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Beginning Perl for Bioinformatics by James Tisdall

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Arrays

In computer languages an array is a variable that stores multiple scalar values. The values can be numbers, strings, or, in this case, lines of an input file of protein sequence data. Let's examine how they can be used. Example 4-7 shows how to use an array to read all the lines of an input file.

Example 4-7. Reading protein sequence data from a file, take 3

#!/usr/bin/perl -w
# Reading protein sequence data from a file, take 3

# The filename of the file containing the protein sequence data
$proteinfilename = 'NM_021964fragment.pep';

# First we have to "open" the file
open(PROTEINFILE, $proteinfilename);

# Read the protein sequence data from the file, and store it
# into the array variable @protein
@protein = <PROTEINFILE>;

# Print the protein onto the screen
print @protein;

# Close the file.
close PROTEINFILE;

exit;

Here's the output of Example 4-7:

MNIDDKLEGLFLKCGGIDEMQSSRTMVVMGGVSGQSTVSGELQD
SVLQDRSMPHQEILAADEVLQESEMRQQDMISHDELMVHEETVKNDEEQMETHERLPQ
GLQYALNVPISVKQEITFTDVSEQLMRDKKQIR

which, as you can see, is exactly the data that's in the file. Success!

The convenience of this is clear—just one line to read all the data into the program.

Notice that the array variable starts with an at sign (@) rather than the dollar sign ($) scalar variables begin with. Also notice that the print function can handle arrays as well as scalar variables. Arrays are used a lot in Perl, so you will see plenty of array examples as the book continues.

An array is a variable that can hold many scalar values. Each item or element is a scalar value that can be referenced by giving its position in the array (its subscript or offset). Let's look at some examples of arrays and their most common operations. We'll define an array @bases that holds the four bases A, C, G, and T. Then we'll apply some of the most common array operators.

Here's a piece of code that demonstrates how to initialize an array and how to use subscripts to access the individual elements of an array:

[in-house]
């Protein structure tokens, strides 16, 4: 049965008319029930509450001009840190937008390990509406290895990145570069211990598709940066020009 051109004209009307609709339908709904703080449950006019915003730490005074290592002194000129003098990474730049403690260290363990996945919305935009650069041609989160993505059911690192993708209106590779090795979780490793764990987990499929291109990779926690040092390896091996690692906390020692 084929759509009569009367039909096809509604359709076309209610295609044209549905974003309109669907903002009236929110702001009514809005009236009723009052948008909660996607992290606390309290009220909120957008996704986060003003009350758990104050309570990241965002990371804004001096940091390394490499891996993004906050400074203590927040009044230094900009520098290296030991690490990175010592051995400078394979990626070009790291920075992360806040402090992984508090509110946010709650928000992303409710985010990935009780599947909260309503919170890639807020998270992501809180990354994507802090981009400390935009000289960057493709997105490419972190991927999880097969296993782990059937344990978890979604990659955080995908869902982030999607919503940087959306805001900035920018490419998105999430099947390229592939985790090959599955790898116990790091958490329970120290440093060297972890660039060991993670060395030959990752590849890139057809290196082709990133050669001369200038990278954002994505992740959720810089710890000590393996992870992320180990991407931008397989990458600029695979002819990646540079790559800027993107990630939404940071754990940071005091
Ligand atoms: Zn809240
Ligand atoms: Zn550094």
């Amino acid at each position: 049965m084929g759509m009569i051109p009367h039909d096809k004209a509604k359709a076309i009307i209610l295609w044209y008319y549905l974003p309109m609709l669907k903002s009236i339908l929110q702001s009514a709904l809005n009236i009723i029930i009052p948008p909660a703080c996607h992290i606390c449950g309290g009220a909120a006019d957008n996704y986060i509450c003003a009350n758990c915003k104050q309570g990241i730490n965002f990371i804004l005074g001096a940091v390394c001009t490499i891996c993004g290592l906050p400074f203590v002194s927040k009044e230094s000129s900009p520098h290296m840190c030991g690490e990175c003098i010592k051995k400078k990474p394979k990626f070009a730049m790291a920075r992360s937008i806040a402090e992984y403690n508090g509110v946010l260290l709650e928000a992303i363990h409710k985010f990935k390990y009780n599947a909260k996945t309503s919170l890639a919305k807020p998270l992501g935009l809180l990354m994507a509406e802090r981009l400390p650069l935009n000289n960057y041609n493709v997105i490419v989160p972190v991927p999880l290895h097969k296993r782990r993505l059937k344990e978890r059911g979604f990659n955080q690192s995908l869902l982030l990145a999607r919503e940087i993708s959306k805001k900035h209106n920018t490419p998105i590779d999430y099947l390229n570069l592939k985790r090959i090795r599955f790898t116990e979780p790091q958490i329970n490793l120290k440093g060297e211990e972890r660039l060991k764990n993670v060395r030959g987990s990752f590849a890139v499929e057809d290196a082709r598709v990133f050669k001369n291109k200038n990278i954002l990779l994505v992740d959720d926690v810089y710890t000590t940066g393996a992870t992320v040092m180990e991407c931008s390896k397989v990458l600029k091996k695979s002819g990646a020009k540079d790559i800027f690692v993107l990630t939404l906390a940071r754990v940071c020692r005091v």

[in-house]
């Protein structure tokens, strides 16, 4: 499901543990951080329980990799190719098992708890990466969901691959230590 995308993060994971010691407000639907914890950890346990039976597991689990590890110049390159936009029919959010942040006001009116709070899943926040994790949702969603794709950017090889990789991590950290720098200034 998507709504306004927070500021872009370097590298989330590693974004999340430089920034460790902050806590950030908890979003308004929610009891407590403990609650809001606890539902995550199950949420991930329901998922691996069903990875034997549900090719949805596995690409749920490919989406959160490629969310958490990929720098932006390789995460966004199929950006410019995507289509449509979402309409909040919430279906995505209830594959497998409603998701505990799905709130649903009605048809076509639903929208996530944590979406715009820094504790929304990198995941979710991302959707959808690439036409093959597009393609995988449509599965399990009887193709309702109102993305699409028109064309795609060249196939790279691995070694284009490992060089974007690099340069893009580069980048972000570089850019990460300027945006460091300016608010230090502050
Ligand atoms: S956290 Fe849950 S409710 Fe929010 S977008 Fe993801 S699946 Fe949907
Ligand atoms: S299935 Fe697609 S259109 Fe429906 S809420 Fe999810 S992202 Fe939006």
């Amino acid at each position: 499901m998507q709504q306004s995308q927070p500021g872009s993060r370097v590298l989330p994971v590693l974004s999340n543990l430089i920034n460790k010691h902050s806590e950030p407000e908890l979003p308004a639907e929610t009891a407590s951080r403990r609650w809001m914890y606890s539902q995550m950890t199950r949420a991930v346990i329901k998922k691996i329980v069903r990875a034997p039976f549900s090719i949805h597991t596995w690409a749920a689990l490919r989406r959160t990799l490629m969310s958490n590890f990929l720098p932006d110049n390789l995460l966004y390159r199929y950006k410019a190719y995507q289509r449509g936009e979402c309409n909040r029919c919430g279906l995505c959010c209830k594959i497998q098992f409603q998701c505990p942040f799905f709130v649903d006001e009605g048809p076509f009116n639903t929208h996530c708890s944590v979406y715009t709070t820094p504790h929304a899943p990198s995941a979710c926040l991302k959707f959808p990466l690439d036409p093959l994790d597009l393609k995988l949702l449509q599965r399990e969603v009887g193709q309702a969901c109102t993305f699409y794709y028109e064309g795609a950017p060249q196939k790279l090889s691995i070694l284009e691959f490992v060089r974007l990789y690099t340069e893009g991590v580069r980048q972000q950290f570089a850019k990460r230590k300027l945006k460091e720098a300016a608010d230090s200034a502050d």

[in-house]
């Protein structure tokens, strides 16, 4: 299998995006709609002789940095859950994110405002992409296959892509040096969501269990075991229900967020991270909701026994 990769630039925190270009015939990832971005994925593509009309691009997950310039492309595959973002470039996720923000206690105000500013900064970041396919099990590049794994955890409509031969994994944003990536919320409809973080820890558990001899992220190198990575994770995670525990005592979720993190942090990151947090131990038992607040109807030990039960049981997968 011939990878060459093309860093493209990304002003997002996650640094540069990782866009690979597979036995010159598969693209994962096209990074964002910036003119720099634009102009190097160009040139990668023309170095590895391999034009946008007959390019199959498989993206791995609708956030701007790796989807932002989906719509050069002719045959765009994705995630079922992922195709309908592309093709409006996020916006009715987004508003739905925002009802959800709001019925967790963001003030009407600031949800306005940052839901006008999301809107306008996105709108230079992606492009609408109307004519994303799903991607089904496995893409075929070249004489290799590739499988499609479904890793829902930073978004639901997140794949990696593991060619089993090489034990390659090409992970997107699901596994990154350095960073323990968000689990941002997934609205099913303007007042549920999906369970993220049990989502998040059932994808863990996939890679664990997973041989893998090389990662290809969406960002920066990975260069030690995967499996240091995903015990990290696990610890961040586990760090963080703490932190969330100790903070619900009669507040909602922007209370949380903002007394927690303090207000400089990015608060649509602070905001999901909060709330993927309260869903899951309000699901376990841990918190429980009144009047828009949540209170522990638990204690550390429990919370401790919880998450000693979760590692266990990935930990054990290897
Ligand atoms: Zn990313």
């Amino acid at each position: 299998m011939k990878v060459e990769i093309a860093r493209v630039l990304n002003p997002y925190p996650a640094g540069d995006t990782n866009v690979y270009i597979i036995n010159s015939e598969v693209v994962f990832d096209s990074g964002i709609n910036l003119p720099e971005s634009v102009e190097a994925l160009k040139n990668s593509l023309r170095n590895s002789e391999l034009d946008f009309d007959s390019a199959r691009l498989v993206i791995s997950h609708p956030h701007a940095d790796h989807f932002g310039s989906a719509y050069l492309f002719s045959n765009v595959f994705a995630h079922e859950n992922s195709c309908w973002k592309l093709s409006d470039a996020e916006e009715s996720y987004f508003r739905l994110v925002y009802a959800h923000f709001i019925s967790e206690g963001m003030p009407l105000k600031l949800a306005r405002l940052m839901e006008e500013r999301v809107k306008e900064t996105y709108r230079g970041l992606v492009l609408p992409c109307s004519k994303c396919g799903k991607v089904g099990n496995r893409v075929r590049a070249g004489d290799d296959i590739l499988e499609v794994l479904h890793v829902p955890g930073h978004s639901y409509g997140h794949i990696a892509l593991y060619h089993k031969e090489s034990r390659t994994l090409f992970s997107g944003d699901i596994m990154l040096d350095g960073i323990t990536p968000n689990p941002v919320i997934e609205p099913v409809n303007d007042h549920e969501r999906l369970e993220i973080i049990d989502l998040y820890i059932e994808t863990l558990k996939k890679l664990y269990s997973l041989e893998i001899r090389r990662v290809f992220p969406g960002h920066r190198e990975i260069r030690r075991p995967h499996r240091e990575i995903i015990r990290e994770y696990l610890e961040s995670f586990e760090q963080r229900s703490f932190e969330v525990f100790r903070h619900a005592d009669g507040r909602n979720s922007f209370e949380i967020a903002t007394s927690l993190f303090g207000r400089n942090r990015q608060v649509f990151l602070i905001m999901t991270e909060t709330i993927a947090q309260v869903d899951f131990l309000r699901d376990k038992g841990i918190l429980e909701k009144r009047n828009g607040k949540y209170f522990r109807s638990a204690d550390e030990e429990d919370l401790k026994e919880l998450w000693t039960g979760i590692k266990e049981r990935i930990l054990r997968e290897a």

# Here's one way to declare an array, initialized with a list of four scalar values.
@bases = ('A', 'C', 'G', 'T');

# Now we'll print each element of the array
print "Here are the array elements:";
print "\nFirst element: ";
print $bases[0];
print "\nSecond element: ";
print $bases[1];
print "\nThird element: ";
print $bases[2];
print "\nFourth element: ";
print $bases[3];

This code snippet prints out:

First element: A
Second element: C
Third element: G
Fourth element: T

You can print the elements one after another like this:

@bases = ('A', 'C', 'G', 'T');
print "\n\nHere are the array elements: ";
print @bases;

which produces the output:

Here are the array elements: ACGT

You can also print the elements separated by spaces (notice the double quotes in the print statement):

@bases = ('A', 'C', 'G', 'T');
print "\n\nHere are the array elements: ";
print "@bases";

which produces the output:

Here are the array elements: A C G T

You can take an element off the end of an array with pop :

@bases = ('A', 'C', 'G', 'T');
$base1 = pop @bases;
print "Here's the element removed from the end: ";
print $base1, "\n\n";
print "Here's the remaining array of bases: ";
print "@bases";

which produces the output:

Here's the element removed from the end: T

Here's the remaining array of bases: A C G

You can take a base off of the beginning of the array with shift :

@bases = ('A', 'C', 'G', 'T');
$base2 = shift @bases;
print "Here's an element removed from the beginning: ";
print $base2, "\n\n";
print "Here's the remaining array of bases: ";
print "@bases";

which produces the output:

Here's an element removed from the beginning: A

Here's the remaining array of bases: C G T

You can put an element at the beginning of the array with unshift :

@bases = ('A', 'C', 'G', 'T');
$base1 = pop @bases;
unshift (@bases, $base1);
print "Here's the element from the end put on the beginning: ";
print "@bases\n\n";

which produces the output:

Here's the element from the end put on the beginning: T A C G

You can put an element on the end of the array with push :

@bases = ('A', 'C', 'G', 'T');
$base2 = shift @bases;
push (@bases, $base2);
print "Here's the element from the beginning put on the end: ";
print "@bases\n\n";

which produces the output:

Here's the element from the beginning put on the end: C G T A

You can reverse the array:

@bases = ('A', 'C', 'G', 'T');
@reverse = reverse @bases;
print "Here's the array in reverse: ";
print "@reverse\n\n";

which produces the output:

Here's the array in reverse: T G C A

You can get the length of an array:

@bases = ('A', 'C', 'G', 'T');
print "Here's the length of the array: ";
print scalar @bases, "\n";

which produces the output:

Here's the length of the array: 4

Here's how to insert an element at an arbitrary place in an array using the Perl splice function:

@bases = ('A', 'C', 'G', 'T');
splice ( @bases, 2, 0, 'X');
print "Here's the array with an element inserted after the 2nd element: ";
print "@bases\n";

which produces the output:

Here's the array with an element inserted after the 2nd element: A C X G T

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